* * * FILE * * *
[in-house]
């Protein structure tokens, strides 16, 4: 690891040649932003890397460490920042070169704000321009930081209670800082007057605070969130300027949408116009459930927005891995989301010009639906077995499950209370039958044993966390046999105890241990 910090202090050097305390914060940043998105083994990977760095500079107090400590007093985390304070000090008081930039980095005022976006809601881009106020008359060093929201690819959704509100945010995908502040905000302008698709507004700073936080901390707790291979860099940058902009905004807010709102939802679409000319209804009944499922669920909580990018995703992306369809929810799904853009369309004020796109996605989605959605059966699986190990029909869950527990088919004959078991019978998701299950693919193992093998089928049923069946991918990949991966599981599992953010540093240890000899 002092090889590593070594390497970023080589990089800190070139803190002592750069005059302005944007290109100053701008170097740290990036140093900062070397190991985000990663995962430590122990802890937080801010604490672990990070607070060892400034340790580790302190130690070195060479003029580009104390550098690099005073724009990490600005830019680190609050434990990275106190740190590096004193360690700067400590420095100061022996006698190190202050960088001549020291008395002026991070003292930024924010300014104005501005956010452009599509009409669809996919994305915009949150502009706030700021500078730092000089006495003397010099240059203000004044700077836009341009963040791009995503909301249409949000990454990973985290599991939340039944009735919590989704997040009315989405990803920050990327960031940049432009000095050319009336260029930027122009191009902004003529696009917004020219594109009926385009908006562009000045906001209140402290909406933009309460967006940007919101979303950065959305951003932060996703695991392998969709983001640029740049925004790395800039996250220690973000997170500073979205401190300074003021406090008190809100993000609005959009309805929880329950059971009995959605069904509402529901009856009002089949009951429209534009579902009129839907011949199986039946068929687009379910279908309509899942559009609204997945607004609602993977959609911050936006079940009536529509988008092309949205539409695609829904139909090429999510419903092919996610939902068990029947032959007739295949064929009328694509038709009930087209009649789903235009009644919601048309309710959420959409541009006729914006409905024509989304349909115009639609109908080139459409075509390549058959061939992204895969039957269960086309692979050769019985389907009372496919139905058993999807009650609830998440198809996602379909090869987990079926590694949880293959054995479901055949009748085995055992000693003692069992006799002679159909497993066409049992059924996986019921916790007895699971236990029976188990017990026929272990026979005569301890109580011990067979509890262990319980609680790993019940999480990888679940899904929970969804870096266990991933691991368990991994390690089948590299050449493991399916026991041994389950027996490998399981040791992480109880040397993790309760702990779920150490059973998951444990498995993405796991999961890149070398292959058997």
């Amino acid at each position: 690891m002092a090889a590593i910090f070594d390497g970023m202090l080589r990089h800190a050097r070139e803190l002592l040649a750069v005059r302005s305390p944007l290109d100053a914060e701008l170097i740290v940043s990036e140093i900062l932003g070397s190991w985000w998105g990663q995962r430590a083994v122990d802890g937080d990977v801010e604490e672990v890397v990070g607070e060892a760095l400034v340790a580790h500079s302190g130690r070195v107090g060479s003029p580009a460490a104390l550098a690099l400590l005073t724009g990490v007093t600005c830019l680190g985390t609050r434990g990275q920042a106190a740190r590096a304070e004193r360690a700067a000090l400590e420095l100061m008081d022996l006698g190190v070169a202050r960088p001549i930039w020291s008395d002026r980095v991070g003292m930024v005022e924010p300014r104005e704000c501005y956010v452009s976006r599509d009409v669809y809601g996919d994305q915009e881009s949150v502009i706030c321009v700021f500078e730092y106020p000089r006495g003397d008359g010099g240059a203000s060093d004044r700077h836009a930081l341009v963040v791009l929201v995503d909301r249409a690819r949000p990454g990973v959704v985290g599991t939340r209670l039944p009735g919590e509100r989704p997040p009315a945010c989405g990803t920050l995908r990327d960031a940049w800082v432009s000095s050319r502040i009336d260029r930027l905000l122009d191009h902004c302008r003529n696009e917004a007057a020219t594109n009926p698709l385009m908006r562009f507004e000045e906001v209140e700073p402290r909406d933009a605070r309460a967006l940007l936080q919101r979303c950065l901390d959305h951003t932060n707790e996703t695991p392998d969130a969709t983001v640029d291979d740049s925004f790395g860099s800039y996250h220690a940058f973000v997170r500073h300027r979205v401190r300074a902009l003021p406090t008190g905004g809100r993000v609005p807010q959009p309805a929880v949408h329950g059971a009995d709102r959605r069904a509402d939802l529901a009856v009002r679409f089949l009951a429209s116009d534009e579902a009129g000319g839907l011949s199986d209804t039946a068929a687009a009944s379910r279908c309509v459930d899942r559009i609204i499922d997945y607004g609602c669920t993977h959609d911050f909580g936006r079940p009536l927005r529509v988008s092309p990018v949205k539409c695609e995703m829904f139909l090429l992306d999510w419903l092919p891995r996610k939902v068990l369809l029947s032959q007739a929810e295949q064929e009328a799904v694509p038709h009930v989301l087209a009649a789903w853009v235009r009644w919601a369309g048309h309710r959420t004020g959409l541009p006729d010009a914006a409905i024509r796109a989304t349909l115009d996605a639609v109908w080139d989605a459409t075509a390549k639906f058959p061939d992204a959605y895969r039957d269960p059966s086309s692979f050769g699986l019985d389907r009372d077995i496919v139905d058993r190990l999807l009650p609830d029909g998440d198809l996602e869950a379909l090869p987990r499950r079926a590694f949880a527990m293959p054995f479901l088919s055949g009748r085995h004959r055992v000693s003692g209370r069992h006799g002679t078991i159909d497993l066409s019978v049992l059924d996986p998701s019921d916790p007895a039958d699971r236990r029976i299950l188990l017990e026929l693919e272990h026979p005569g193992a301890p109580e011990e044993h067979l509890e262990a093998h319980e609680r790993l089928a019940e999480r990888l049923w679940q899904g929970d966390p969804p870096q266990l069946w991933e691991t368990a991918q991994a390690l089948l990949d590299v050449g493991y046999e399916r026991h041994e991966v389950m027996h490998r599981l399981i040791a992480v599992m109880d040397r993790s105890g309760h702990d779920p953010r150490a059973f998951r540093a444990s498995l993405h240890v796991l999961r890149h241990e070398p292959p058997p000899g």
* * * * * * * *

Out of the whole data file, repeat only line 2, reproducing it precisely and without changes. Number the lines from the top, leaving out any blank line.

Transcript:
């Protein structure tokens, strides 16, 4: 690891040649932003890397460490920042070169704000321009930081209670800082007057605070969130300027949408116009459930927005891995989301010009639906077995499950209370039958044993966390046999105890241990 910090202090050097305390914060940043998105083994990977760095500079107090400590007093985390304070000090008081930039980095005022976006809601881009106020008359060093929201690819959704509100945010995908502040905000302008698709507004700073936080901390707790291979860099940058902009905004807010709102939802679409000319209804009944499922669920909580990018995703992306369809929810799904853009369309004020796109996605989605959605059966699986190990029909869950527990088919004959078991019978998701299950693919193992093998089928049923069946991918990949991966599981599992953010540093240890000899 002092090889590593070594390497970023080589990089800190070139803190002592750069005059302005944007290109100053701008170097740290990036140093900062070397190991985000990663995962430590122990802890937080801010604490672990990070607070060892400034340790580790302190130690070195060479003029580009104390550098690099005073724009990490600005830019680190609050434990990275106190740190590096004193360690700067400590420095100061022996006698190190202050960088001549020291008395002026991070003292930024924010300014104005501005956010452009599509009409669809996919994305915009949150502009706030700021500078730092000089006495003397010099240059203000004044700077836009341009963040791009995503909301249409949000990454990973985290599991939340039944009735919590989704997040009315989405990803920050990327960031940049432009000095050319009336260029930027122009191009902004003529696009917004020219594109009926385009908006562009000045906001209140402290909406933009309460967006940007919101979303950065959305951003932060996703695991392998969709983001640029740049925004790395800039996250220690973000997170500073979205401190300074003021406090008190809100993000609005959009309805929880329950059971009995959605069904509402529901009856009002089949009951429209534009579902009129839907011949199986039946068929687009379910279908309509899942559009609204997945607004609602993977959609911050936006079940009536529509988008092309949205539409695609829904139909090429999510419903092919996610939902068990029947032959007739295949064929009328694509038709009930087209009649789903235009009644919601048309309710959420959409541009006729914006409905024509989304349909115009639609109908080139459409075509390549058959061939992204895969039957269960086309692979050769019985389907009372496919139905058993999807009650609830998440198809996602379909090869987990079926590694949880293959054995479901055949009748085995055992000693003692069992006799002679159909497993066409049992059924996986019921916790007895699971236990029976188990017990026929272990026979005569301890109580011990067979509890262990319980609680790993019940999480990888679940899904929970969804870096266990991933691991368990991994390690089948590299050449493991399916026991041994389950027996490998399981040791992480109880040397993790309760702990779920150490059973998951444990498995993405796991999961890149070398292959058997």